My grandfather has had to raise children two separate times in his life. Most days I feel guilty for that. I feel like I took all of his life and used it all up. And still, on other days, I feel grateful. He is the strongest person I have ever met. He is my role model. I can absolutely credit him for the values I hold today.

Or a 9th grader named Daisy:

My birth father left when I was two years old. I was too young to remember anything about him. I don’t know how his hands and face feel. I don’t know what his laugh sounds like. I wonder what memories or traditions we would have made together.

    Let me tell you about my father who I call Grandpa. He’s in my life since the first day I was born. He taught me how to ride my bike and how to fish. My grandpa has come to all my band and music concerts. He watches me show my animals at the 4-H fair and is always proud of my accomplishments.

    To be called “dad” is a title that is earned when you are in a child’s life every step of the way. I am so thankful that I have a wonderful grandpa who I think of as my dad.

And there are uncles like Craig, described in this essay by an 11th grader named Jennifer:

My biological father wasn’t there for my first words, my first steps, my first anything. The person who was there is my Uncle Craig, my real father. Uncle Craig was the one who taught me how to ride a bike, never losing patience. He taught me how to drive, how to do everything a father should teach his child.

    Uncle Craig is everything a father should be and more. He truly loves me and shows it by giving hugs and just plain loving me. My Uncle Craig is a father with three kids of his own, with enough love for me as well. He is the man who will meet my first date and walk me down the aisle at my wedding. He is my father and always will be. There is no one like him.

And stepfathers like Mark, who was honored by Haley, a 12th grader:

My stepfather became my father when I was eight years old. My real father had died of cancer when I was six years old. My family was broken and needed healing. The Lord blessed us with my new father, Mark. He was like an angel sent from God. He too had lost his father when he was young, and he knew what my brothers and I were going through. He comforted us and gave us strength to continue.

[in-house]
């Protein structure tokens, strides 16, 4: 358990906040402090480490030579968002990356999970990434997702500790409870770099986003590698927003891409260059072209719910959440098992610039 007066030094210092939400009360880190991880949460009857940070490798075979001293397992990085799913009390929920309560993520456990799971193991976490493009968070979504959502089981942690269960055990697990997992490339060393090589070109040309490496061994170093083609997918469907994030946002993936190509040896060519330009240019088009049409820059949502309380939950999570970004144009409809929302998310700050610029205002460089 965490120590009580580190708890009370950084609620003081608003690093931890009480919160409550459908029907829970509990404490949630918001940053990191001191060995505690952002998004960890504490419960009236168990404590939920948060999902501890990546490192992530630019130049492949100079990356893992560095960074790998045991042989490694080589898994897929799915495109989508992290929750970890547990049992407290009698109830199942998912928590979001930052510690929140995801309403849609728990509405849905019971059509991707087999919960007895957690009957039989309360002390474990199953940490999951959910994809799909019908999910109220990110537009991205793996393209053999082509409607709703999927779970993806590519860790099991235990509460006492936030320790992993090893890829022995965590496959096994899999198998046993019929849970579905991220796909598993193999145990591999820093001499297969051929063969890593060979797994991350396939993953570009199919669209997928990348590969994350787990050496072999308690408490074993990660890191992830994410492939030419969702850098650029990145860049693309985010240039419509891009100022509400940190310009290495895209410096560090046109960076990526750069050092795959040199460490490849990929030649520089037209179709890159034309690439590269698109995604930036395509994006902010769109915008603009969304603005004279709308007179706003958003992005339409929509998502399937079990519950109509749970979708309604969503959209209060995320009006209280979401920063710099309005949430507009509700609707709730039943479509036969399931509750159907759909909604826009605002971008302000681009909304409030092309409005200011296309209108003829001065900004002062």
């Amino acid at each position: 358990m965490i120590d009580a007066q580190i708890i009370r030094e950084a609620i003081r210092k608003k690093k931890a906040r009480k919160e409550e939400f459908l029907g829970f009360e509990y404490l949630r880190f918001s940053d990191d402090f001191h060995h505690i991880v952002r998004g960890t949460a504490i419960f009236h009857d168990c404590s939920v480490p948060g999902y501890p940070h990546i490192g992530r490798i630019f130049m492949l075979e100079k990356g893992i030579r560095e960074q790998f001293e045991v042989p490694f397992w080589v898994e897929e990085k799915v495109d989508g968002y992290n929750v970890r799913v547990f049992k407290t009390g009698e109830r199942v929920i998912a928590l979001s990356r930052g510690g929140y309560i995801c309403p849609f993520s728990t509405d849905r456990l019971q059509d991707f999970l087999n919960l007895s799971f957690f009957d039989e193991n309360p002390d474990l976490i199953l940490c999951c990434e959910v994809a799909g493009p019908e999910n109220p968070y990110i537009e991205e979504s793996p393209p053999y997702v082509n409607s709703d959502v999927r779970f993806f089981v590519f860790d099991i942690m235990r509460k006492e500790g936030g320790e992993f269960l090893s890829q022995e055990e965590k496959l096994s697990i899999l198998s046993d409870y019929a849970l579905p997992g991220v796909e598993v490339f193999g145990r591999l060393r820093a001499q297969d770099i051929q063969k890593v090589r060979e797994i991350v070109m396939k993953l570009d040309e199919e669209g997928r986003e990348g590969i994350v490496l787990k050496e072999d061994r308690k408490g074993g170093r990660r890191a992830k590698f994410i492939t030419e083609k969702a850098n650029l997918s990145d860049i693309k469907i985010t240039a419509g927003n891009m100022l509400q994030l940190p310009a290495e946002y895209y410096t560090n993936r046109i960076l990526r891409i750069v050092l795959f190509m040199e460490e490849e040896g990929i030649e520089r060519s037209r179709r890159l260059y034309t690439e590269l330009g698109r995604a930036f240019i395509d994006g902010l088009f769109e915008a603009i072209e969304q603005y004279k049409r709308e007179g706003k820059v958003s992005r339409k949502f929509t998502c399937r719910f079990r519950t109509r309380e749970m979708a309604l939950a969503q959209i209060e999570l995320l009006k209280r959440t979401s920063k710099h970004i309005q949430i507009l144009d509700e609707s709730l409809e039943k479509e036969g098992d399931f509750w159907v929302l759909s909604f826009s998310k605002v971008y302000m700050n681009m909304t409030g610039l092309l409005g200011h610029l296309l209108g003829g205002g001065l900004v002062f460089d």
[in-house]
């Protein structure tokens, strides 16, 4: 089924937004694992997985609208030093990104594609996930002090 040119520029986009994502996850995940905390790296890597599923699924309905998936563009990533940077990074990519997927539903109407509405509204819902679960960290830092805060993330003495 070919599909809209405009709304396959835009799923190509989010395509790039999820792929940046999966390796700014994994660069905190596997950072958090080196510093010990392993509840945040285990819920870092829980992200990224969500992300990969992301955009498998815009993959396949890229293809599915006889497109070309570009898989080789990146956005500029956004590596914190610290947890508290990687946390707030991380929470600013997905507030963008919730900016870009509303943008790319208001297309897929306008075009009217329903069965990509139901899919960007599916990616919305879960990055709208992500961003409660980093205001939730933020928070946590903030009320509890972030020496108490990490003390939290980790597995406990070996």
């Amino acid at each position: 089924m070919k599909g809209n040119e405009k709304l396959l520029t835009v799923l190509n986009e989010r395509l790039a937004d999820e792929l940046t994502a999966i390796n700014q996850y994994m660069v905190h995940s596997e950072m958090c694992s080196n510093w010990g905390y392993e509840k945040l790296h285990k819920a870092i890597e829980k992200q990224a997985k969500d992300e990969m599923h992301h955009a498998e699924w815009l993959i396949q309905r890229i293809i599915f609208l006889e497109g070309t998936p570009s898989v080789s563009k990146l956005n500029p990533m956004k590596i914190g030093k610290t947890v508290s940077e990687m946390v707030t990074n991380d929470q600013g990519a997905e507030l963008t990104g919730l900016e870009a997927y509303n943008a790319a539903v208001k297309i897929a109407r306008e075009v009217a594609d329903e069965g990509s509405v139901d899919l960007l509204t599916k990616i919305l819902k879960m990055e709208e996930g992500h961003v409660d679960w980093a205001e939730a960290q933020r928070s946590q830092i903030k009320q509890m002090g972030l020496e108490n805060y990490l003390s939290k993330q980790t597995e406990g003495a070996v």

When I was eleven, I was diagnosed with cancer. My family was devastated; just when we thought all of the turmoil was over, we realized it was only the beginning. The doctors decided I needed a bone marrow transplant. My stepfather Mark was a perfect match and offered to give his bone marrow to save my life, but a better match was found. My new father had only been a member of our family for a few years when his love and support was put to the extreme. He stayed and took care of me as long as time allowed before he had to return home for work. We became so close during this time that it is impossible to describe.

    A father doesn’t have to be someone who is biologically related to you. It is someone who would do anything for you and loves you with all of their heart and self. I pray that my father and I will remain this close throughout all of our lives and that we will only grow closer as time passes.

This Father’s Day, we can confront the anguish of fatherlessness by recognizing the positive expressions of fathering all around us—especially these heroic father figures. In addition, let’s boldly enlist other men into the service and care of children and grandchildren. Let’s designate them as the new heroes of future generations: men who are willing to quietly forgo power, prestige, position, and their own desires to extend a helping hand to children who need them.

Who might these heroes look like? Go look in the mirror. They are men like you, who may consider themselves ordinary and nothing special, but are extraordinary in the eyes and hearts of children.